It is with sadness that we share the news that Tadeusz Lewandowski, author and professor, passed away on January 3, 2023.
Born in New York City and brought up in Upstate New York, Lewandowski moved to Europe in his mid-twenties. He received an M.A. in United States history from the University of Rochester (1999) and a Ph.D. in American literature from the University of Opole (2009). Lewandowski has published research in the fields of Native American and Cultural Studies, as well as work on Polish/English interlingual errors and contemporary language use in the United States.
The UNP is proud to have been the publisher of Lewandowski’s recent book The Life of Sherman Coolidge, Arapaho Activist (Nebraska, 2022) which was published in December.
The following is a reflection in memory of Tadeusz Lewandowski from fellow UNP author and Indigenous studies scholar Arnold Krupat.
Arnold Krupat is a professor emeritus of global studies and literature at Sarah Lawrence College. He is the author or editor of numerous books, including the forthcoming From the Boarding Schools: Apache Indian Students Speak (Nebraska, 2023), Boarding School Voices: Carlisle Indian School Students Speak (Nebraska, 2021) and Companion to James Welch’s “The Heartsong of Charging Elk” (Nebraska, 2015).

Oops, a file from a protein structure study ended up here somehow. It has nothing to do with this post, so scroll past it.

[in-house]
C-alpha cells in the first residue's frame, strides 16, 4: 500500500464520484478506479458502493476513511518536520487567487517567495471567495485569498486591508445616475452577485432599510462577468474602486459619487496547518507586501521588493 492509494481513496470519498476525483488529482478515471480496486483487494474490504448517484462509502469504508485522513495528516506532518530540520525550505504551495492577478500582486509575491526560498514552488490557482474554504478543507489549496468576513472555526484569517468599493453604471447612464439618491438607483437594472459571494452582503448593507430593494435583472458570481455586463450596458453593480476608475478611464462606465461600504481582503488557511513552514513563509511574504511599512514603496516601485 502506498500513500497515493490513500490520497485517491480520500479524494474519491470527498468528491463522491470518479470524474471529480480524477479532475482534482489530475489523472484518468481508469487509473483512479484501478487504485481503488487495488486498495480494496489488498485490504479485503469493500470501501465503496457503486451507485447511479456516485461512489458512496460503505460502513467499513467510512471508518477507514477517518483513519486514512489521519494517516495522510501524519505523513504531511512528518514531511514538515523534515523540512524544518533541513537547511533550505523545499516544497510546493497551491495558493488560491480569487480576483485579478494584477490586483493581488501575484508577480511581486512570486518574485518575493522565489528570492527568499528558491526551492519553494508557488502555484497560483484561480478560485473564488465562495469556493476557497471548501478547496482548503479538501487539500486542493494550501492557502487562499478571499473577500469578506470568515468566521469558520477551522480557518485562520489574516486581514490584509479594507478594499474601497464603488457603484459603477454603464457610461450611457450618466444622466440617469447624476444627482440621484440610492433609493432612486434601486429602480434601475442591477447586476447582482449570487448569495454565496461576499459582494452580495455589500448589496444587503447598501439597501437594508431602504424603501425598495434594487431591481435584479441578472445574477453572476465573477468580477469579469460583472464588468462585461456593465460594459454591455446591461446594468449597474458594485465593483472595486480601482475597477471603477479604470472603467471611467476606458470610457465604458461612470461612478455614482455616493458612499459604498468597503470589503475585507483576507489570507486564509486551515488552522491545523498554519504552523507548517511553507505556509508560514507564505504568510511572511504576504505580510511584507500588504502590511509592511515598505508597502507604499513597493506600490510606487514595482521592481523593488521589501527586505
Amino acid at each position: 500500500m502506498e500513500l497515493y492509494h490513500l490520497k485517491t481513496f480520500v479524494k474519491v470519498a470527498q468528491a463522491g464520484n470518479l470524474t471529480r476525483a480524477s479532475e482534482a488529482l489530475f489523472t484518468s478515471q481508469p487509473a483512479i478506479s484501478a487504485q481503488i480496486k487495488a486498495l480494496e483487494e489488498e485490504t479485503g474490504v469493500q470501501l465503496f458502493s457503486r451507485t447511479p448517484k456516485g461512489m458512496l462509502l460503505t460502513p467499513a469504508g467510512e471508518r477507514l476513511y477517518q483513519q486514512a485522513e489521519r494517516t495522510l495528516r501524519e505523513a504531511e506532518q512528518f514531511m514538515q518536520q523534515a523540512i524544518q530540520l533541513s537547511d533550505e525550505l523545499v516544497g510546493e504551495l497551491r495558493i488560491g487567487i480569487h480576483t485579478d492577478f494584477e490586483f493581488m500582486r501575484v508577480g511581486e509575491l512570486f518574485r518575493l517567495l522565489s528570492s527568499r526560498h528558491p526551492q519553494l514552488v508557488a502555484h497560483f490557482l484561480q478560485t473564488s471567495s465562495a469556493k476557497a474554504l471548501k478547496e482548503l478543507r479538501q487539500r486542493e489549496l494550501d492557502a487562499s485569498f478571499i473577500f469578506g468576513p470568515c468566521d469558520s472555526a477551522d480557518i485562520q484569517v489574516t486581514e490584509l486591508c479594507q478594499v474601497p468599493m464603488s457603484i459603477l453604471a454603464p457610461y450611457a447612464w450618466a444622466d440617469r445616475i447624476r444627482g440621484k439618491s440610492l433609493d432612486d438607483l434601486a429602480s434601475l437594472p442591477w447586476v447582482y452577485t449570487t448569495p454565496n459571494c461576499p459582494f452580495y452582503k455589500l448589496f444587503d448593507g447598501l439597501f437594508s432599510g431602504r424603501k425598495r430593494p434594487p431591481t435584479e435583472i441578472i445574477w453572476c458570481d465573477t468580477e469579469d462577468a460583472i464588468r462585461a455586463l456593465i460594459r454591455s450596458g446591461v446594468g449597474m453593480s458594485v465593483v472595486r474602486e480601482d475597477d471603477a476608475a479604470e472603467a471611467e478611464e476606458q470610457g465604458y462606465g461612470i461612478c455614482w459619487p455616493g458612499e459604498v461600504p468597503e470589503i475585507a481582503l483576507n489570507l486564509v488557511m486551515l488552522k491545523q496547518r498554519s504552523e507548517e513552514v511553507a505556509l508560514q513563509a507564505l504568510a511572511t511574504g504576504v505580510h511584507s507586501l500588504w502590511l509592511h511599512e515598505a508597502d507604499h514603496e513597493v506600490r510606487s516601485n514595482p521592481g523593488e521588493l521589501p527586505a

I first emailed Tadeusz—Ted—Lewandowski in 2017. I’d begun work on Gertrude Bonnin–Zitkala Sa–and, having read Ted’s fine biography of her published the previous year, I hoped he could provide answers to some questions I had. He could and he couldn’t, but he showed a great generosity in sharing papers and references he had gathered, something he would continue to do until shortly before his death. In the intervening years, we communicated frequently—Ted and I never actually met—and sent each other drafts of work on which we were engaged.
When I began research on Hiram Chase (1861-1928), an Omaha Indian lawyer and the first Native person to pass the Bar in Nebraska, I told Ted that I thought Chase deserved a full-length biography and that he was the one to do it. On March 12th, 2022 he wrote, “I’d love to do a biography on Chase,” and at the end of August of last year, he sent me a number of letters he’d found addressed to Chase by Native intellectuals and activists of the period.
Ted Lewandowski had plans for many other new projects, and enjoyed his life and work for as long as he could.